Deerfield-based Caterpillar is keeping some of its plants shut for longer than expected with demand languishing, in a sign that the economic recovery is progressing slowly.
Among Caterpillar's operations across the Americas, its Curitiba Brazil and Campo Largo BCP Brazil plants are idled until the middle of June, while parts of its Piracicaba Brazil facilities aren't slated to reopen until June 30, according to a document seen by Bloomberg. Additionally, the company had more than 10 facilities shuttered at some point during May, the document shows.
The shutdowns give a peek inside the impact the global coronavirus pandemic is having on the company, considered a bellwether for parts of the economy. Caterpillar's plants are typically operating at this time of year, according to a person with direct knowledge of the operations who asked not to be identified because the information isn't public. The second quarter traditionally is Caterpillar's highest factory output as it ramps up for seasonal demand.
"It's reasonable to assume that they're limiting their production schedules to align demand that's still very muted," Matt Arnold, an analyst at Edward Jones & Co., said in a telephone interview. "In general, we know that demand across construction and mining markets and of course energy is still in a depressed state and as a result they're going to have to have production schedules that are kind of aligned with that."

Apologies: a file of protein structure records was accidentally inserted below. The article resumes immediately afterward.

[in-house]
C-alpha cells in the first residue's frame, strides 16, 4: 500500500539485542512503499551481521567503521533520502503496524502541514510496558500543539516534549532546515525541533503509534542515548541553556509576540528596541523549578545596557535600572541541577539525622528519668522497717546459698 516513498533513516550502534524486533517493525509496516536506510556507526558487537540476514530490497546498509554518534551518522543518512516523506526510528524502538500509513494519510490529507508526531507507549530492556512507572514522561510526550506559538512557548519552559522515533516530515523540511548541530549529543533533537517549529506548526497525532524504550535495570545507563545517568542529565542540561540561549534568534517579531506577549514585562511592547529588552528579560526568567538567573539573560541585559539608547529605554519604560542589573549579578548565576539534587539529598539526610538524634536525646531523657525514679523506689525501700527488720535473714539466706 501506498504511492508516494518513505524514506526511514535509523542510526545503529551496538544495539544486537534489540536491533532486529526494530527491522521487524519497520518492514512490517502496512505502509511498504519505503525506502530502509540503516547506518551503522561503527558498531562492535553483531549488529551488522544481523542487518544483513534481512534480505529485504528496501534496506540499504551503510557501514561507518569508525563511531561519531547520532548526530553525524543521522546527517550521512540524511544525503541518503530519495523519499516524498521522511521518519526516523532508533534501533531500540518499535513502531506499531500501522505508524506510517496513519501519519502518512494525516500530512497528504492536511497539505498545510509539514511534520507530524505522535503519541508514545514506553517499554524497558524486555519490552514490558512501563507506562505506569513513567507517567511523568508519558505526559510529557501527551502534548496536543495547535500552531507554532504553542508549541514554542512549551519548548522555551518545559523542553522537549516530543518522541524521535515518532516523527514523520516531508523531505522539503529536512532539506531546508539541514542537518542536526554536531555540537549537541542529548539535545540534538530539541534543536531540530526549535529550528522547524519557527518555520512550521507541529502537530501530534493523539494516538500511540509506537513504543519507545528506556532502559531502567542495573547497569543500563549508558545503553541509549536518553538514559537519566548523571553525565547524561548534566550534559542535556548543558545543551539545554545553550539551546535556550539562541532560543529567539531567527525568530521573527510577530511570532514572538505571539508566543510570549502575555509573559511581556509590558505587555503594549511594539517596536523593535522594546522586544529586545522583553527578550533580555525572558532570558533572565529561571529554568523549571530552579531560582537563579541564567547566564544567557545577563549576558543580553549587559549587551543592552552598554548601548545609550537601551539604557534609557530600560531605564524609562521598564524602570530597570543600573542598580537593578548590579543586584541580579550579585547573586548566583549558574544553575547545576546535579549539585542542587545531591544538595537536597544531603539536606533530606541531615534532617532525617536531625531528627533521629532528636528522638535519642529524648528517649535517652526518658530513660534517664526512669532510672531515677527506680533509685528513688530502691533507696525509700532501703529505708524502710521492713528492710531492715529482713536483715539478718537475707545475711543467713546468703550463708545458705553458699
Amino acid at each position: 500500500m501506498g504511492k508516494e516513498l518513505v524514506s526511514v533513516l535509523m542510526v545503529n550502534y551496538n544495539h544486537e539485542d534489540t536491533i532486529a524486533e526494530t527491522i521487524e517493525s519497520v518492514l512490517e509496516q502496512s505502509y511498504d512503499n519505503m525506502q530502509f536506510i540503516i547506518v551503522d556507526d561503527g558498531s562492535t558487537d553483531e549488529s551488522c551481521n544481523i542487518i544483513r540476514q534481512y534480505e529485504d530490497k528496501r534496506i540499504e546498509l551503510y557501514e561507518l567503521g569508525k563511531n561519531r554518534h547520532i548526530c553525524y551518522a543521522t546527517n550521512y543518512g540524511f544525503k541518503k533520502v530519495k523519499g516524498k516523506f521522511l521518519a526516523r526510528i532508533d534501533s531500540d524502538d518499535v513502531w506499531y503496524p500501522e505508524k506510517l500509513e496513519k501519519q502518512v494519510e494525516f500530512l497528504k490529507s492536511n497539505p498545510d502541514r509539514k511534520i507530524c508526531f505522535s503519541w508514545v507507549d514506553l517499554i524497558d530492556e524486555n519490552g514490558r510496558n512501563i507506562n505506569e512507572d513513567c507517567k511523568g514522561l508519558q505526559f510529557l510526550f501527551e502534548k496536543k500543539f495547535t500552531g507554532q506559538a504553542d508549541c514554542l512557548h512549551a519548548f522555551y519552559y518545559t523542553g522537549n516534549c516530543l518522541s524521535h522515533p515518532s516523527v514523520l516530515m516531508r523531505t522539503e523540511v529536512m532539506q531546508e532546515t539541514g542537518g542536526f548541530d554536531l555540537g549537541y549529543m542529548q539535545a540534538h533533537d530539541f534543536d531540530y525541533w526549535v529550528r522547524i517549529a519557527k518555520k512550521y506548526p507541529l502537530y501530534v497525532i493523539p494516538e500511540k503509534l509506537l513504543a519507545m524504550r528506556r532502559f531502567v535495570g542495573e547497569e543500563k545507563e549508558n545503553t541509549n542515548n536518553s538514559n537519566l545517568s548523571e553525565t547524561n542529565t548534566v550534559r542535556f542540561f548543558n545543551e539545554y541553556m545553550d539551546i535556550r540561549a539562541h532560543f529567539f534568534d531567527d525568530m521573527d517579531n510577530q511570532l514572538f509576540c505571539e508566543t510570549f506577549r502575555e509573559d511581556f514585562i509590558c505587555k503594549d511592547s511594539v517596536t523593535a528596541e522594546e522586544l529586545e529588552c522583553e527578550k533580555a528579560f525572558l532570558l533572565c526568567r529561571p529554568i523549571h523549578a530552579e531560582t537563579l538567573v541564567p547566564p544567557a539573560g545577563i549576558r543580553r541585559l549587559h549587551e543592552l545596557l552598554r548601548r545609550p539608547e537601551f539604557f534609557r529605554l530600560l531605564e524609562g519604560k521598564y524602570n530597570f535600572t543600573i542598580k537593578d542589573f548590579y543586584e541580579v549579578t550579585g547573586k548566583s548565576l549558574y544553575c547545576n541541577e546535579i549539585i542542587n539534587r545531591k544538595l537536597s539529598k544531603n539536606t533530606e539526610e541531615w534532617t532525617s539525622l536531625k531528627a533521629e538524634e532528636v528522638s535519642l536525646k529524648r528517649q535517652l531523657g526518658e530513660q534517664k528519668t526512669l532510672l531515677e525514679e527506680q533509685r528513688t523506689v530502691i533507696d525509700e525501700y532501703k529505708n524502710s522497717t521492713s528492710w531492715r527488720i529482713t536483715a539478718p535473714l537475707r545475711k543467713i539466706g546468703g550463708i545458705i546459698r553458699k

Many of the facilities being idled are for two weeks or longer, according to the document. Curitiba is shut from June 1 to June 15, Piracicaba's motor grader line is down from May 18 to June 30 while the medium wheel loader, medium track-type tractor and soil asphalt and pneumatic compactor line is idled from June 1 to June 30. The North Little Rock facility in Arkansas was closed from May 18 until June 8, and the BCP Clayton and BCP Stanford facilities were shut from May 18 to May 26.
Caterpillar spokeswoman Kate Kenny referred Bloomberg to the company's previous public statements.
Chief Executive Officer Jim Umpleby in April departed from his normally staid commentary on earnings calls to warn analysts of a "severe and chaotic" impact from the crisis. CFO Andrew Bonfield at the time made it clear that the company isn't necessarily saying the second quarter for sure would be the trough, saying it is "going to take a little while to recover."
During the same call with analysts, Umpleby said it had suspended operations at "certain" facilities due to supply-chain constraints, weak customer demand and government mandates -- referring to the lockdowns. He also warned that the company sometimes has facility closures to align production with customer demand, even when the world isn't going through a pandemic.